The Corona virus (or COVID-19) is disrupting our sense of community in so many ways.
Events like South by Southwest in Austin and Seattle’s Emerald City Comic Con have been canceled or postponed. These are events that many people attend year after to year to gather with others who share their interests. They gather with their people, to be in community…and those gatherings aren’t happening.
In some communities, religious congregations have stopped meeting all together, and in every community, churches are having to alter how they perform rituals central to their faith practice, like communion and passing of the peace.
The ever-evolving situation is drawing our attention to the most vulnerable in our community. Not only to the elderly and those with pre-existing conditions, but to those who don’t have paid sick leave or adequate/any health insurance. To those who make their living from the service industry and are being laid off because so many people (both the quarantined and the cautious) have stopped going to coffee shops and restaurants and bars–another place where many find community.
If we weren’t before, we are now acutely aware of how many people in our country don’t have the support systems, benefits and access to healthcare that should be available to all.
Fear is causing people to be selfish and mean. Does it ever occur to people who buy and hoard every ounce of soap and hand sanitizer they can find are preventing others from having access to those things? Those who are being quarantined in their homes are getting death threats from co-workers and neighbors. And all of this over a virus that is no worse than the flu for the majority of people who contract it.
And which of you by being anxious can add a single hour to your span of life?Luke 12:25
And on top of all the fear for our health, anxiety about the overall economy and personal lost wages, we’re not supposed to touch each other.
I get that the science behind the no-touching policy is legit, but I’m a hugger. I was holding the hands of AIDS patients in the 90s when nurses were telling me not to. My non-hugger sister-in-law has totally thrown in the towel and fully expects an embrace now. For me, a privileged person with excellent health insurance, not reaching out to touch other people is the hardest part of the epidemic.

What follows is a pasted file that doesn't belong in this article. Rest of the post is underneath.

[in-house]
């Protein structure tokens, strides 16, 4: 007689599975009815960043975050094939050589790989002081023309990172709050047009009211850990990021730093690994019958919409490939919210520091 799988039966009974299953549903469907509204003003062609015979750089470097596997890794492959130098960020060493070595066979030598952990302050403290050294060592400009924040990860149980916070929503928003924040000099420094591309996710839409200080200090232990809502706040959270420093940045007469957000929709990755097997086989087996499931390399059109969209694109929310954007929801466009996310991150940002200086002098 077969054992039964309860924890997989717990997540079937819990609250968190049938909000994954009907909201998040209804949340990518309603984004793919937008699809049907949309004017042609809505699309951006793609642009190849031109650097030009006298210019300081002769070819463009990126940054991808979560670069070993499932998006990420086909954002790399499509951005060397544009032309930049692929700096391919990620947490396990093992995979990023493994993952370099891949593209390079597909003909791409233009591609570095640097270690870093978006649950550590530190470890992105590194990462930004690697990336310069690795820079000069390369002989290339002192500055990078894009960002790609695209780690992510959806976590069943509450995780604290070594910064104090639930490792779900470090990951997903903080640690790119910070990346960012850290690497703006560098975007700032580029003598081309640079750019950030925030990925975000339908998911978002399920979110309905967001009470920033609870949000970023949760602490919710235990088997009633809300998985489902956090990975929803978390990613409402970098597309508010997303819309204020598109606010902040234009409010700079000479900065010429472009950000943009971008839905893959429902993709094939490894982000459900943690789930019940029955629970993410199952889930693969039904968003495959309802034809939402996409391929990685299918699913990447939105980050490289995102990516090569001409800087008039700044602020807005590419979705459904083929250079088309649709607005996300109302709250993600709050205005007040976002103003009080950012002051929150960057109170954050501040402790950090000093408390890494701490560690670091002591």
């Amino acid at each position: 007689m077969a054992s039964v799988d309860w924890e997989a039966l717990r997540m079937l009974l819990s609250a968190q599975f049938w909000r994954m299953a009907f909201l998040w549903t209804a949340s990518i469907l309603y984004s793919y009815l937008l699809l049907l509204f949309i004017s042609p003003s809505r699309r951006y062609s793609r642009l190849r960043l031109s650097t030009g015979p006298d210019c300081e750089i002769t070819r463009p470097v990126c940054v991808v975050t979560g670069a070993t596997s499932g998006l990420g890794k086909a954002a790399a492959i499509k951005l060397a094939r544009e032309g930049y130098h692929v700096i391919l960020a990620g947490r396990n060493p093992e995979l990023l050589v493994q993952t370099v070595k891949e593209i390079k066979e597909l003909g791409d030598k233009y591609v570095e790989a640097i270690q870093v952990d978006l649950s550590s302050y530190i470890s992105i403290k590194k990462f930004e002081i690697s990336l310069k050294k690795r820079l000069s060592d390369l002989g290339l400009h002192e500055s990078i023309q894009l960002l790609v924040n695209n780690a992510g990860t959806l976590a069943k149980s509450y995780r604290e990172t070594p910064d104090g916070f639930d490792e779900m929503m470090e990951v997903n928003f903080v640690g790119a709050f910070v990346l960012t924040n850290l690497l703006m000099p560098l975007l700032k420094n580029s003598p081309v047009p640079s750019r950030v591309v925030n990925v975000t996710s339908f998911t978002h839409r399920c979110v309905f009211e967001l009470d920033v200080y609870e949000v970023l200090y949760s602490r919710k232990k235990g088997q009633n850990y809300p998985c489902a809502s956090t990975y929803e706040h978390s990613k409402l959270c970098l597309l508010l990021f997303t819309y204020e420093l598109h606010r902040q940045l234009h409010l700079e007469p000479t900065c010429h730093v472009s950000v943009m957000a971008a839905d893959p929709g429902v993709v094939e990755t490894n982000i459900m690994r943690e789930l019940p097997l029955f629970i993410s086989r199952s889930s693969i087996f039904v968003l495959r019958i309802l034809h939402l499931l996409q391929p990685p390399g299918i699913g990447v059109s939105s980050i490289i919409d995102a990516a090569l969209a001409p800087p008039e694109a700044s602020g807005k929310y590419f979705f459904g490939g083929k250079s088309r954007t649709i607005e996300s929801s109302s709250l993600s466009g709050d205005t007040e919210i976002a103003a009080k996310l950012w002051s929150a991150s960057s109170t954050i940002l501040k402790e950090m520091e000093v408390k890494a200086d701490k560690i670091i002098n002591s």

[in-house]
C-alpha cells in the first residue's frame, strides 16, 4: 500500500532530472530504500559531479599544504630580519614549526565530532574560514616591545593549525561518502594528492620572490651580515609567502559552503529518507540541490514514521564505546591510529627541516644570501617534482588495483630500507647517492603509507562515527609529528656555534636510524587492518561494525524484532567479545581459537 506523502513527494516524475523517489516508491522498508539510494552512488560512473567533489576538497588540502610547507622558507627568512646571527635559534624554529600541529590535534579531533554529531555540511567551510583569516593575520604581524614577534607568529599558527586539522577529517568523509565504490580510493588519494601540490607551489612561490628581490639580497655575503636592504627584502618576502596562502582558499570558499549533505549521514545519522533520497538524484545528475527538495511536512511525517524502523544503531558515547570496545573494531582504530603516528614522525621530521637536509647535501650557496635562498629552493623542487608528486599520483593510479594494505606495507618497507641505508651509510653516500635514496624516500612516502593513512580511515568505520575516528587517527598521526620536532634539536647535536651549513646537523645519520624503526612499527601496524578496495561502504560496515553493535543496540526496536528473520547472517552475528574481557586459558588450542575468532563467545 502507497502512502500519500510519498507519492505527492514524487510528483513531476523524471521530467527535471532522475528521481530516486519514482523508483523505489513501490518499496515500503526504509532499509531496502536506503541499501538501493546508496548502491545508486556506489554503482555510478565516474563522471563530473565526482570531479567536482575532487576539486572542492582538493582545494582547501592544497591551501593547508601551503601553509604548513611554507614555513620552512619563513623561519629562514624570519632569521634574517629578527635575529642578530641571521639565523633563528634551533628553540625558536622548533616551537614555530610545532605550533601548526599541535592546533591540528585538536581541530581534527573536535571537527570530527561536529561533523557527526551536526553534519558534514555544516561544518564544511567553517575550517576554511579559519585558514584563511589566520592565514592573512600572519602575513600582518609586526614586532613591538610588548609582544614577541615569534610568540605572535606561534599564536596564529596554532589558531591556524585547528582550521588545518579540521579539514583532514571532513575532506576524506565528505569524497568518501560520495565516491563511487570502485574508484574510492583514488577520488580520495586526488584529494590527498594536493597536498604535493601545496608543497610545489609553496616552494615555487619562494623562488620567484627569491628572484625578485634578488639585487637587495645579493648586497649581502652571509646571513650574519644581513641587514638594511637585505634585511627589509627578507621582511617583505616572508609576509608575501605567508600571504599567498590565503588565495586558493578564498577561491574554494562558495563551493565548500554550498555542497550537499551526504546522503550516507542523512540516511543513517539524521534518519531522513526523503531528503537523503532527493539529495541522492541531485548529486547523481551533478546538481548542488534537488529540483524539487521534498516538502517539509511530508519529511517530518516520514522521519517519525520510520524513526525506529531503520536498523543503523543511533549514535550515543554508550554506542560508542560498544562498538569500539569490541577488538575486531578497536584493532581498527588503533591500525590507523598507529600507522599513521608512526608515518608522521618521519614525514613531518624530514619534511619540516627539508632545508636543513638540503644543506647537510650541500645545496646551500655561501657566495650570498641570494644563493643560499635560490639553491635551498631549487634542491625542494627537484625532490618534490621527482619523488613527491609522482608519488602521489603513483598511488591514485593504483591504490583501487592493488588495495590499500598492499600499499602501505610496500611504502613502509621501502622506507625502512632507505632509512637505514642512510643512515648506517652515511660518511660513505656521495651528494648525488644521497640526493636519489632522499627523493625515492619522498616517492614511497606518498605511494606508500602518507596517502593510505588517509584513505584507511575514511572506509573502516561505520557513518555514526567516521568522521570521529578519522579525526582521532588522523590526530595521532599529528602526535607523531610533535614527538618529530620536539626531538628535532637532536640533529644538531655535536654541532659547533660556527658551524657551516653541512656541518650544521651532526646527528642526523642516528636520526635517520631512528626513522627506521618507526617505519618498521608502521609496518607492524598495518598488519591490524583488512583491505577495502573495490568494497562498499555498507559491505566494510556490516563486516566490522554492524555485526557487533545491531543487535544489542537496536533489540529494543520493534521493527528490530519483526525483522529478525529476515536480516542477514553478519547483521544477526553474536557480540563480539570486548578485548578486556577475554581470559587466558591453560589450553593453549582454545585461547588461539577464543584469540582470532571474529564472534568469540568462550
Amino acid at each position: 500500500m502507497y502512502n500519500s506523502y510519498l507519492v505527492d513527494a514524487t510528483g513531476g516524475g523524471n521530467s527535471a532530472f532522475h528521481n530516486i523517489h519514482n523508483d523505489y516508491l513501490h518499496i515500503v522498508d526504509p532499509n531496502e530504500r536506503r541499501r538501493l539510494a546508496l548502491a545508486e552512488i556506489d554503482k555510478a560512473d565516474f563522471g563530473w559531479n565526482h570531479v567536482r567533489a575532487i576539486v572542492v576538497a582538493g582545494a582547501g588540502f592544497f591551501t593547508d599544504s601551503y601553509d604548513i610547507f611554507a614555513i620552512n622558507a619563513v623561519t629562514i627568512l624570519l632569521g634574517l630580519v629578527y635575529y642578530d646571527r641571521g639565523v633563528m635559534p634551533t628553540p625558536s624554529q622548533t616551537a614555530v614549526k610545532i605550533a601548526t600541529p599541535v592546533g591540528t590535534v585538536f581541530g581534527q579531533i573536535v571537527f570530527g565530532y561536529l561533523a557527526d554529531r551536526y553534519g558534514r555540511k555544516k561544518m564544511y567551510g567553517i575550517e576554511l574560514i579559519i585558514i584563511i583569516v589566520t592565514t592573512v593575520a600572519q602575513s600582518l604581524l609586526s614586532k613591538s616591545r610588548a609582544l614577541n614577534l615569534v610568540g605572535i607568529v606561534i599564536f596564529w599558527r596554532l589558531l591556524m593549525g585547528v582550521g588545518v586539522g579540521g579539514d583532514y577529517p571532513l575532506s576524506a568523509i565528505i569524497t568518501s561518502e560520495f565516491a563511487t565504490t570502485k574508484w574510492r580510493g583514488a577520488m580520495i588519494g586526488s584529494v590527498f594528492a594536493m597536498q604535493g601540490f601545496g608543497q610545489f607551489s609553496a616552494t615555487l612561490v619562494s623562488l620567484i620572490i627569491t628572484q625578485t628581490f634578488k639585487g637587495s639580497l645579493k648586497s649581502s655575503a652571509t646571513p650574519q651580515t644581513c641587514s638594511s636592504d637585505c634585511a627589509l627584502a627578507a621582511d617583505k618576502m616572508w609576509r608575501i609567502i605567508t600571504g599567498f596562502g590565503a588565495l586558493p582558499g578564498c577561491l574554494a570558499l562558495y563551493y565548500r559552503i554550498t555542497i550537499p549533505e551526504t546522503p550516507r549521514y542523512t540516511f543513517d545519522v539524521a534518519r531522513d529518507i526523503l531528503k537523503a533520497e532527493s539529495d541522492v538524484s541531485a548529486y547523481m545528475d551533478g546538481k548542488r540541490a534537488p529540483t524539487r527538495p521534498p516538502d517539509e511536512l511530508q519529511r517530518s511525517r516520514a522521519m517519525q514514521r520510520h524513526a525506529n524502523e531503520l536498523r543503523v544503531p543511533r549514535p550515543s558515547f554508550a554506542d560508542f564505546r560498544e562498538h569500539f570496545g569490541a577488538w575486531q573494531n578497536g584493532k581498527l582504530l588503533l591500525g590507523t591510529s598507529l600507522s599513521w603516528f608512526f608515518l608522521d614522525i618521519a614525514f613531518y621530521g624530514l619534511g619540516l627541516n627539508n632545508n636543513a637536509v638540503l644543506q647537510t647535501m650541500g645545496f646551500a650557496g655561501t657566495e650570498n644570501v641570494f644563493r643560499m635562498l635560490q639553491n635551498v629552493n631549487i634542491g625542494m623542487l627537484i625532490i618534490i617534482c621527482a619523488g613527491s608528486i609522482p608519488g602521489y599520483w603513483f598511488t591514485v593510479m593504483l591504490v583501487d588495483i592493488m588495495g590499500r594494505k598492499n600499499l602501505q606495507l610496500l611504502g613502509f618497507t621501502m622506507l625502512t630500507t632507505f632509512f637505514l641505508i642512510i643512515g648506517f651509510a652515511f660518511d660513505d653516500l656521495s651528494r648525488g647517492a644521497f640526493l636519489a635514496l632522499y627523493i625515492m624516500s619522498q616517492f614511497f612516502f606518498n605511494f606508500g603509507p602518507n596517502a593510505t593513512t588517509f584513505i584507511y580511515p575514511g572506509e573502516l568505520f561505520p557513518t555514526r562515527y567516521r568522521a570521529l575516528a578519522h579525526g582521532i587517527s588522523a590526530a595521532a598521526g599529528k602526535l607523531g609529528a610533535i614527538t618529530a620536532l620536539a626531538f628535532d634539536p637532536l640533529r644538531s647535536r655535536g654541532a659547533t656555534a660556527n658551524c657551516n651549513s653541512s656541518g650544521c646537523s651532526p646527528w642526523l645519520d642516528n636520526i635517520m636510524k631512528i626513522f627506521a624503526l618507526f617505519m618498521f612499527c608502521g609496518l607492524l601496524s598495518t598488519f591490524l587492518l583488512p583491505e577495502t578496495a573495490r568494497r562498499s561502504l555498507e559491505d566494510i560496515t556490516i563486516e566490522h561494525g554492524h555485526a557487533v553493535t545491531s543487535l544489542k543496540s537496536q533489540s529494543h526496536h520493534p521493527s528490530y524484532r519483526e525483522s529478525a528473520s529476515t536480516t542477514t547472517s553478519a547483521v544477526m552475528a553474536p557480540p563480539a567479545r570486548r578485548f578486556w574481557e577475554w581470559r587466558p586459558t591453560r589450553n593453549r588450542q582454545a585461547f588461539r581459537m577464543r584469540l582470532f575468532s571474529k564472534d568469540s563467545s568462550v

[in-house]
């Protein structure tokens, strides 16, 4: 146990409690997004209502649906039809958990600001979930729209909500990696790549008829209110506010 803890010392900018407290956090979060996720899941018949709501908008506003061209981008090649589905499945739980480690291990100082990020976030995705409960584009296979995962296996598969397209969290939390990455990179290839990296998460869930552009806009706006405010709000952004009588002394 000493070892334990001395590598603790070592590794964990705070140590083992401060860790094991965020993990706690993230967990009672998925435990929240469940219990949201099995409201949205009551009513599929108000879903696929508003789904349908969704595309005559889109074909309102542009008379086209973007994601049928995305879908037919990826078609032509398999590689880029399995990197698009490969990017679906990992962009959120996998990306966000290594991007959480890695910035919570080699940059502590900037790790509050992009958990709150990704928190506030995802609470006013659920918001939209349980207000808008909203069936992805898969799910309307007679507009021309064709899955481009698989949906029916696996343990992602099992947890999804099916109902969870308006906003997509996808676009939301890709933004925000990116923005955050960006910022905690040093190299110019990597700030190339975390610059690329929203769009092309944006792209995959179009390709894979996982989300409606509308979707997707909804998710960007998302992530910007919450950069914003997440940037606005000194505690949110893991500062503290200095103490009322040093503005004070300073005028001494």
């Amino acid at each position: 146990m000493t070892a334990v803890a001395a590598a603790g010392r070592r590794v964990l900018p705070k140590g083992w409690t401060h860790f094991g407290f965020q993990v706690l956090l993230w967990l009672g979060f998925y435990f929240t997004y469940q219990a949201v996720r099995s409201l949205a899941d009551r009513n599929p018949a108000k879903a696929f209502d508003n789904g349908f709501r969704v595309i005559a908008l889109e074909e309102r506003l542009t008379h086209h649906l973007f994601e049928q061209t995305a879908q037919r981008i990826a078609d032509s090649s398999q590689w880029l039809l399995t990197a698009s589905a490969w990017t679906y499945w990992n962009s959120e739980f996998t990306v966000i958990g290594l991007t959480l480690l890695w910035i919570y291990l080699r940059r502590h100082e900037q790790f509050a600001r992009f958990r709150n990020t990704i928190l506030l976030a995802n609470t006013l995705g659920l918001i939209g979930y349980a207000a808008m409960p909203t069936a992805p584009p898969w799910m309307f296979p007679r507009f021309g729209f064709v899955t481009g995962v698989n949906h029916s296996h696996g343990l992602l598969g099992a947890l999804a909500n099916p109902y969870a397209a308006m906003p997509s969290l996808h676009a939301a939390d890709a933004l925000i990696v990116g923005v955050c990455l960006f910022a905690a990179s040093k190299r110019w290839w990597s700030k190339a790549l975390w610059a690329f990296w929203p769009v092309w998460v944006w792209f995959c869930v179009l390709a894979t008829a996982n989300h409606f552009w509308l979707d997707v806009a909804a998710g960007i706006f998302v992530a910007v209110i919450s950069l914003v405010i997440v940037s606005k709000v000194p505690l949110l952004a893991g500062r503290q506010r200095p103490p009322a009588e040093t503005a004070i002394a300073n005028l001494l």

I am confident in my ability to hole up in my apartment for many days–as long as the Wifi, reading material and yarn supply don’t run out, but people need to be touched.
That may sound a little creepy in this #metoo era, but the need to be hugged and touched is also rooted in science… and Rick Springfield.
So what to do we do in the midst of this community and compassion-threatening virus?
Reach out to your people–with calls, Face time, texts, whatever. When we’re not able to literally reach out and touch someone, it’s important to stay in touch and maintain that connection.
Don’t bogart the supplies. If you really want to stay healthy during a viral outbreak, then you want EVERYONE to be able to access soap and hand sanitizer. If you’ve already stocked up, consider sharing. A dollop of hand sanitizer goes a long way.
Do what you need to do to feel safe and follow guidelines in your community, but don’t let fear hold you hostage in your own life.
Don’t neglect your faith life just because you can’t get to church. Join an online Bible study or prayer group. Phone a friend and pray together every day. Send old-fashioned snail mail to member of your faith community to let them know you are thinking about and praying for them.
In times when you are feeling lonely and isolated, reach out. We have so many ways to connect to one another these days, and while IRL is almost always preferable, our virtual options are amazing.
We all need community–especially when so many of our communities are being put on hold for now.
And if you end up quarantined at home with your family, give and get lots of hugs. You’ll probably need them to survive–even if no one contracts the virus.
Rev. Anne Russ is an ordained pastor in the Presbyterian Church (USA), currently based in New York City. Doubting Believer provides tools and encouragement for the rollercoaster ride of your faith journey. Follow us on Facebook and get emails to keep up with all that is happening.